In step 414, matches determined in step 408 are displayed and retained in a table for further processing.
 Phonetic Matching (Step 124)
 Phonetic Matching (step 124) shall now be described in greater detail with reference to FIG. 5. FIG. 5 represents the operation of the invention when converting Suspect and Data names to their phonetical representation. In an embodiment, the operation of FIG. 5 is performed when the Suspect names are pre-processed (in step 214 of FIG. 2), whereas the operation of FIG. 5 is performed on the Data names “on-the-fly” during the phonetical matching step 124. In alternative embodiments, both Suspect names and Data names are pre-processed, or alternatively both Suspect names and Data names are processed “on-the-fly.”
 In step 506, hyphens and delimiters are removed from the name being processed.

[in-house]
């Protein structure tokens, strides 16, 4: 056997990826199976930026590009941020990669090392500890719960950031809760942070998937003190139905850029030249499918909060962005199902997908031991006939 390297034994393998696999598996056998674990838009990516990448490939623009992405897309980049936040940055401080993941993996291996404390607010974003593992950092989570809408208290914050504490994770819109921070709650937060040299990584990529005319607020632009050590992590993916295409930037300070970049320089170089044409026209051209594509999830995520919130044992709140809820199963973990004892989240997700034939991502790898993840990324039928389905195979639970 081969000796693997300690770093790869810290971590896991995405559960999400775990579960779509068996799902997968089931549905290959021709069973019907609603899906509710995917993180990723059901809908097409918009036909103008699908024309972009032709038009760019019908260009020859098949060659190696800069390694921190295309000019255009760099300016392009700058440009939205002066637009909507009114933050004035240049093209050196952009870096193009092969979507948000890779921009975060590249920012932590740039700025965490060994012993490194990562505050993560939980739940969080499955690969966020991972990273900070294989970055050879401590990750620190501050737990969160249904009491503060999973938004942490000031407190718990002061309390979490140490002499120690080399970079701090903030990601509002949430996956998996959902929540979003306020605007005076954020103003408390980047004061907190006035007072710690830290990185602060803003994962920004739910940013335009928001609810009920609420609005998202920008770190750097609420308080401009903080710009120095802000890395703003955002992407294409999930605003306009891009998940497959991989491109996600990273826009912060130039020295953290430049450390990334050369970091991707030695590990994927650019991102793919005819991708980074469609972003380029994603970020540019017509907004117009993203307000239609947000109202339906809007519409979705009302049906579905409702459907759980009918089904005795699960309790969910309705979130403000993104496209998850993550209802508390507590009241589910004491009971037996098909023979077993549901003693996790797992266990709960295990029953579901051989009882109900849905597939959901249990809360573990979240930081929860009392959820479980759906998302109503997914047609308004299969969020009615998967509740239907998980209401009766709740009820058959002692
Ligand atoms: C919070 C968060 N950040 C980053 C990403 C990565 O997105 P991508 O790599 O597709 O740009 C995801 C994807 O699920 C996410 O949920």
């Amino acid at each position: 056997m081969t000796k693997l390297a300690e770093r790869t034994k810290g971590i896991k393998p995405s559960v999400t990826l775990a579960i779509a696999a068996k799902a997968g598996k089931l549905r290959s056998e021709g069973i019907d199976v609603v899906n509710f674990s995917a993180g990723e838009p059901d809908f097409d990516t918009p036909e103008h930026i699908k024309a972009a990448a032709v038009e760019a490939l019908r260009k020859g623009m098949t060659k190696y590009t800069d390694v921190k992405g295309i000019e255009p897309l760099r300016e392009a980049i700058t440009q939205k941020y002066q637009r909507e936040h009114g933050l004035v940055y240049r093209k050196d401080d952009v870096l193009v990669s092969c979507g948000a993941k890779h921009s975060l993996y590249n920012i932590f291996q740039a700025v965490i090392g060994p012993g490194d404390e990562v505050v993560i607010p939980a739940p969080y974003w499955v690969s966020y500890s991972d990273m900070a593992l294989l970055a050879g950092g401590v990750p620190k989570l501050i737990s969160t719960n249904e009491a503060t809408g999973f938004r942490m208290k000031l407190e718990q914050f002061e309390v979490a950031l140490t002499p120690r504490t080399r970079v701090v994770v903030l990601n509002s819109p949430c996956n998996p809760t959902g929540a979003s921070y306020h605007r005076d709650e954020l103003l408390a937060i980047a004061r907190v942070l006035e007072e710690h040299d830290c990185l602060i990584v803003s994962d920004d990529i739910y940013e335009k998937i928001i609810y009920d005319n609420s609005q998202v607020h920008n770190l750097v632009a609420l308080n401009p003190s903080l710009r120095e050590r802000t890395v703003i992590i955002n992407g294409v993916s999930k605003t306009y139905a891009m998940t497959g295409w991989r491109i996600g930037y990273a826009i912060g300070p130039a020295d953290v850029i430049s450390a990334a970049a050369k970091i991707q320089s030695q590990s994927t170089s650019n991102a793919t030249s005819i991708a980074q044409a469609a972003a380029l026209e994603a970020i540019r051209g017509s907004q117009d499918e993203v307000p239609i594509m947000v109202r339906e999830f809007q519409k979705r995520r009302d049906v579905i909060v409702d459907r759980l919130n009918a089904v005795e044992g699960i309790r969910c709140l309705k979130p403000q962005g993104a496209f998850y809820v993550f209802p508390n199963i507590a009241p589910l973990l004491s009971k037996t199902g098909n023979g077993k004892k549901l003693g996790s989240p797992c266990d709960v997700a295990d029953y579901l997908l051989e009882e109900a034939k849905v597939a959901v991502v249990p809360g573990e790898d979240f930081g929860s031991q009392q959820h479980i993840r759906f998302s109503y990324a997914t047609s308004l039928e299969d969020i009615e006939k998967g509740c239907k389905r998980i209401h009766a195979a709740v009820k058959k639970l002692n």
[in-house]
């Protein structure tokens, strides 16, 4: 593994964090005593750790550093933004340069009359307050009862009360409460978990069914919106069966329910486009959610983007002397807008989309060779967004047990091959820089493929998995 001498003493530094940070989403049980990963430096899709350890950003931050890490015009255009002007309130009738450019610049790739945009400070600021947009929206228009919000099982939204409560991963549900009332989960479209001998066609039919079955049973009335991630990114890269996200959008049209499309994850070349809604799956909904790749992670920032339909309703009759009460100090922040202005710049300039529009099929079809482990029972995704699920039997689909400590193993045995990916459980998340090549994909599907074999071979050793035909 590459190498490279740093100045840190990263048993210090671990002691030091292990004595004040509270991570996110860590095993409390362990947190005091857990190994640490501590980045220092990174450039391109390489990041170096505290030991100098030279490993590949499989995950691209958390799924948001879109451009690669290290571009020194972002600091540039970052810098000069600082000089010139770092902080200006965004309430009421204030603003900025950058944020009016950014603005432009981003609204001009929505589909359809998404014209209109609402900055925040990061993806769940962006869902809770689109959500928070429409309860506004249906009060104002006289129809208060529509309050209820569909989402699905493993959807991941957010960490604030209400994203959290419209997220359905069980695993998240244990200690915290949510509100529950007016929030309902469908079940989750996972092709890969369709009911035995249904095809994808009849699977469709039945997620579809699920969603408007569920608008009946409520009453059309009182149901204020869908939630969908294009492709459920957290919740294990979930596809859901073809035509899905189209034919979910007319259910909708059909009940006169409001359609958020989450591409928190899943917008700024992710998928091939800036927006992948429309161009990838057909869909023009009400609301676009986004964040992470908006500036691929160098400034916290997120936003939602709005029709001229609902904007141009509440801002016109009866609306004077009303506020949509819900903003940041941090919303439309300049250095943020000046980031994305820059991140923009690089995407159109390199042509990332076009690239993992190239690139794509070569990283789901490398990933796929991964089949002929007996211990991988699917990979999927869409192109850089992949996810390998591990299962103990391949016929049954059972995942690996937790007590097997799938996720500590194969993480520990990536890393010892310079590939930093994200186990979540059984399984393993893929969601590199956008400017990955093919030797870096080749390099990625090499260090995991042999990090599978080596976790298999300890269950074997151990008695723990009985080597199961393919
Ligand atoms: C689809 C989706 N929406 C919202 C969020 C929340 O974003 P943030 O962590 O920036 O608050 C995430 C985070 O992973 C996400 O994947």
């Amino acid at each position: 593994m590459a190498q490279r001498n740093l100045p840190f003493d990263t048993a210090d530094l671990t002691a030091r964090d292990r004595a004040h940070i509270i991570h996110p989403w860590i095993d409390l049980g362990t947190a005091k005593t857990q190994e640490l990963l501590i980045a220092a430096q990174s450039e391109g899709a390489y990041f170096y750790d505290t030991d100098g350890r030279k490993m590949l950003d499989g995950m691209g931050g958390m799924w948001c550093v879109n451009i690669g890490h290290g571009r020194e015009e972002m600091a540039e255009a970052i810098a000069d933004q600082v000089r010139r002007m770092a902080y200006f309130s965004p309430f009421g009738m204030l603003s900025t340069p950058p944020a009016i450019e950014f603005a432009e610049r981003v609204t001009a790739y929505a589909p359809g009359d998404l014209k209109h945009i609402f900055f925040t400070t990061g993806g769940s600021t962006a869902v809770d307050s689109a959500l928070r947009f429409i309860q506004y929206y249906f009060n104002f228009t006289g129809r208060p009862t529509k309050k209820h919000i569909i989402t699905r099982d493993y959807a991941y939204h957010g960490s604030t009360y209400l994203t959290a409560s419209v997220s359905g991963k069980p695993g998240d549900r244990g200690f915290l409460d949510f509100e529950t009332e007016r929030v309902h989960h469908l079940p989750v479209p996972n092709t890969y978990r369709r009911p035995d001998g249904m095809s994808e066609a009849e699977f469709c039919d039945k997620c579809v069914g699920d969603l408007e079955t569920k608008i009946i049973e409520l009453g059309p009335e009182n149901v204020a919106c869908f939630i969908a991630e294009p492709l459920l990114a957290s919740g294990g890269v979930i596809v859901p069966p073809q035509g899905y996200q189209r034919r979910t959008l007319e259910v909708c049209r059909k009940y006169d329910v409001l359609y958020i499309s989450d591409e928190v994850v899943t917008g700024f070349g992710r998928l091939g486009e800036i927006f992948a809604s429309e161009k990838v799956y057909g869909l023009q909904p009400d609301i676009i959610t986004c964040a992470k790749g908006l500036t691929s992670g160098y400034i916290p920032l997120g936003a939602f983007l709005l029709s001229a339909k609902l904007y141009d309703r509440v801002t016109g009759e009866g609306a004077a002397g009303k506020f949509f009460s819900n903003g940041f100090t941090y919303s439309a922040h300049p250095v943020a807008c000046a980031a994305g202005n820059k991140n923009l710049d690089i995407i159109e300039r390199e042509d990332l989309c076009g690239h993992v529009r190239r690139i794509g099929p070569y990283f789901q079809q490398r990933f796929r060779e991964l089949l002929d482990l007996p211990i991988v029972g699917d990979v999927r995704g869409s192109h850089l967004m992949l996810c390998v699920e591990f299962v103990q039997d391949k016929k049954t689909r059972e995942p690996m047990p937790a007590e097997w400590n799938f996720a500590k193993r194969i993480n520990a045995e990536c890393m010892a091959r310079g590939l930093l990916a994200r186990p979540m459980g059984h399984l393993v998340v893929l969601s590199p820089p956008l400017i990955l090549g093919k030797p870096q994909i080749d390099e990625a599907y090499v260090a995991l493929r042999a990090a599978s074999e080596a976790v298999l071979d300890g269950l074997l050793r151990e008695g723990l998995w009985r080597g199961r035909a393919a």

Loop 507 iterates through slices of the name being processed. Essentially, this aspect of the invention operates by looking for patterns in a window that move over the name being processed. The slices can be of any length. In an example, the length of the slice is 3 characters.
 In step 508, the next slice of the name is selected.
 In step 510, the invention determines if the selected slice contains a double letter. Double letters are of importance to embodiments of the invention that are applied to Arabic and similar languages that do not have double letters. Since such languages do not have double letters, the invention operates to normalize the name so they reflect the fact that the native language does not have double letters. If the slice contains a double letter, then step 512 is performed.